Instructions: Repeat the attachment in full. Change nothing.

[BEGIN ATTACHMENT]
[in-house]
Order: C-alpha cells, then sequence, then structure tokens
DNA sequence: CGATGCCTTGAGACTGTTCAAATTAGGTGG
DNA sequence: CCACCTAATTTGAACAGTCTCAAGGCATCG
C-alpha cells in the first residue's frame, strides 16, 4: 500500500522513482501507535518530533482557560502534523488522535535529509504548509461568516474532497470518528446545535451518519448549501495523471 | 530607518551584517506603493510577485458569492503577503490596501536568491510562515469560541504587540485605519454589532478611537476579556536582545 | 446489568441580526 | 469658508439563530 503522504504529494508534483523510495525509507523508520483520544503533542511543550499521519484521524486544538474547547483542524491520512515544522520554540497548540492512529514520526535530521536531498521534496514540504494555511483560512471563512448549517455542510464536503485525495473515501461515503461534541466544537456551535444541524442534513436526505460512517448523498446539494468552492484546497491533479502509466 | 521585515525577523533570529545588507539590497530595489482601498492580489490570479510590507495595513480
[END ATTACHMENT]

[in-house]
Order: C-alpha cells, then sequence, then structure tokens
DNA sequence: CGATGCCTTGAGACTGTTCAAATTAGGTGG
DNA sequence: CCACCTAATTTGAACAGTCTCAAGGCATCG
C-alpha cells in the first residue's frame, strides 16, 4: 500500500522513482501507535518530533482557560502534523488522535535529509504548509461568516474532497470518528446545535451518519448549501495523471 | 530607518551584517506603493510577485458569492503577503490596501536568491510562515469560541504587540485605519454589532478611537476579556536582545 | 446489568441580526 | 469658508439563530 503522504504529494508534483523510495525509507523508520483520544503533542511543550499521519484521524486544538474547547483542524491520512515544522520554540497548540492512529514520526535530521536531498521534496514540504494555511483560512471563512448549517455542510464536503485525495473515501461515503461534541466544537456551535444541524442534513436526505460512517448523498446539494468552492484546497491533479502509466 | 521585515525577523533570529545588507539590497530595489482601498492580489490570479510590507495595513480